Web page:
Dave the motorhome is parked by the side of the road running around Klopeinersee, a lake near the Slovenian border in Austria (N46.60201 E14.57236).
Last night we celebrated four nights of free stops (which hasn’t happened since Italy) with the meal in a small restaurant in town, the waitress was very forgiving as we practiced our German on her. The food was great and at €20 for both of us, including a glass of wine, not too expensive.
Before we left Deutschlandsberg we nipped round to chat with our motorhome neighbours, a German couple from Dusseldorf. He’d mentioned yesterday about cycling world champions, so we took round our photo of Charlie and Mark Cavendish at the Giro d’Italia a few months ago.
Despite the fact that they spoke no English and we spoke little German we had a topical discussion about cycling, bike weights and doping. We’re pleased to report that he believed ‘Gentleman Wiggins’ is leading the Tour de France without any substance assistance – I should think so too! It turns out that the cycling world championship is taking place in the Tyrol, and our neighbour has won three German titles for his age group. His cycling top and bike both have rainbow hoops on them, and as we left we were unsure if we’d just met the OAP version of Mark Cavendish!
The fastest route to the motorway was via Weinebene Satnav assured us, what she failed to mention was it was a 1668m high col. Dave the workhorse charged his way up to the top with no problem, I sat back and admired the views out across the valley to Slovenia, or was it Hungary – they’re all so tightly packed together around here.
At the top we pulled into the car park so Jay could have a good look at the views, while driving he keeps his eyes on the road most of the time. Rising up above the tree line were the last 200m to the top of Handalpe, a sea of green with the odd rocky outcrop jutting out, inviting us to go and stand on them.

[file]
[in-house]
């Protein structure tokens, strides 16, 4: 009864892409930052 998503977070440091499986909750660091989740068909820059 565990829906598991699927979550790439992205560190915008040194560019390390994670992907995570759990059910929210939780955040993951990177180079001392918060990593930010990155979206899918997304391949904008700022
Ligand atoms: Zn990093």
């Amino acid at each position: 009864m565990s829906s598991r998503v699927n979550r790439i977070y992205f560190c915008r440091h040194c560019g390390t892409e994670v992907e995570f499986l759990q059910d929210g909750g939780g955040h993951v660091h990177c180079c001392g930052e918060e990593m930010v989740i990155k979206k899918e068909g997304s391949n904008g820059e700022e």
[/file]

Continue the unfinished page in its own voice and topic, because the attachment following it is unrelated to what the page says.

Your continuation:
A quick change into something more suitable, flip flops aren’t the best on ascents, and we head off past the cows who sit on the lower slopes keeping the grass short.
Once we’re above the tall pine trees, the grass carpet changes to heather, moss and little rubberised plants. The winters here are harsh and anything living up here needs to be tough to survive.
The views from the rocks are amazing, and we sit and watch the clouds casting shadows across the pastures below.
On the way back down we teeter around stepping from rock to rock, while Charlie walks straight through the mud until his legs look like they’ve been dipped in chocolate. A handy water trough provides an icy cold bath, which he’s not very happy about.
We descend, Dave taking the bends in his stride. We pass a sign for a 13% slope ahead, it goes on for a while, the smell of warm brakes drifts into Dave’s cab. Just when we think it’s ending a 14% sign greets us, the stench gets stronger. Spotting a narrow bridge we pull onto it, smoke billows up from below the windscreen.
A quick inspection tells us it’s a good job we stopped. The road continues to drop away below us with nowhere to stop. We cross the narrow bridge and park up next to a fast flowing mountain stream. Out of the way of the traffic we have a game of pooh sticks – Jay wins – and a spot of lunch. Still the brakes are hot. Jay pours ice cold mountain stream water, gathered in a water bottle, onto the wheels to speed up the cooling process.
A little while later we gingerly make our way down the rest of the descent, hazard lights on and first gear engaged, Dave’s engine whines louder than Charlie ever could.
With a sigh of relief we reach flat ground, soon followed by motorway. We’re shattered from our walking and nerve wrangling descent. Driving through a couple of towns, one of which centred around a huge factory – so now we know not everywhere in Austria is picture perfect – we head for the nearest lake on the map.
I don’t know what I expected, maybe something like Lake Balaton in Hungary with lots of open space and free parking. Here lakeside is at a premium, mainly owned by guest houses and restaurants. We’re lucky to find a gap in the string of cars lining both sides of the road. Jay goes for a look around, but we’re not going to get any closer without paying to go on a campsite.
As the day time sunbathers leave we move over to a flatter space on the other side of the road. If I stand up in Dave I can see over the fences to the lake, but it’s just a free place to stop, eat and sleep. Cars are filling in the spaces either side of us again, as the evening crowd hit the restaurants. We’ll explore the resort up the road after dinner (in Dave) , but I think it’s the lake that’s the draw here.
Ps – if you’re interested in what we’ve been spending our money on you can find out more here.